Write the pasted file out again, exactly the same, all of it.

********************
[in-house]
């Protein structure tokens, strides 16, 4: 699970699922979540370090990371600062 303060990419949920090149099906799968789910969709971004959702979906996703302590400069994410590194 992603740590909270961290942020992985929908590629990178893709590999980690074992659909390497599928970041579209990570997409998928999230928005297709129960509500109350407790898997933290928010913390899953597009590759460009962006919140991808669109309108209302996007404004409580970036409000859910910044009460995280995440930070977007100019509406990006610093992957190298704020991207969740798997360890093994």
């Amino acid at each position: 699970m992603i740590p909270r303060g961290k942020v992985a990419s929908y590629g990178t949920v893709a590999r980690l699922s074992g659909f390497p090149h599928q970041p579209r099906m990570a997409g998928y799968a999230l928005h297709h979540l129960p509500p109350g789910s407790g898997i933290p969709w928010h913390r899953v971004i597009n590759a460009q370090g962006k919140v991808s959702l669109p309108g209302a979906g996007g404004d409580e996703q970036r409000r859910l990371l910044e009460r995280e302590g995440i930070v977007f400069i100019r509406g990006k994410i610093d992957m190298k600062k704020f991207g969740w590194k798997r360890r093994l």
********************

[in-house]
């Protein structure tokens, strides 16, 4: 699970699922979540370090990371600062 303060990419949920090149099906799968789910969709971004959702979906996703302590400069994410590194 992603740590909270961290942020992985929908590629990178893709590999980690074992659909390497599928970041579209990570997409998928999230928005297709129960509500109350407790898997933290928010913390899953597009590759460009962006919140991808669109309108209302996007404004409580970036409000859910910044009460995280995440930070977007100019509406990006610093992957190298704020991207969740798997360890093994």
């Amino acid at each position: 699970m992603i740590p909270r303060g961290k942020v992985a990419s929908y590629g990178t949920v893709a590999r980690l699922s074992g659909f390497p090149h599928q970041p579209r099906m990570a997409g998928y799968a999230l928005h297709h979540l129960p509500p109350g789910s407790g898997i933290p969709w928010h913390r899953v971004i597009n590759a460009q370090g962006k919140v991808s959702l669109p309108g209302a979906g996007g404004d409580e996703q970036r409000r859910l990371l910044e009460r995280e302590g995440i930070v977007f400069i100019r509406g990006k994410i610093d992957m190298k600062k704020f991207g969740w590194k798997r360890r093994l």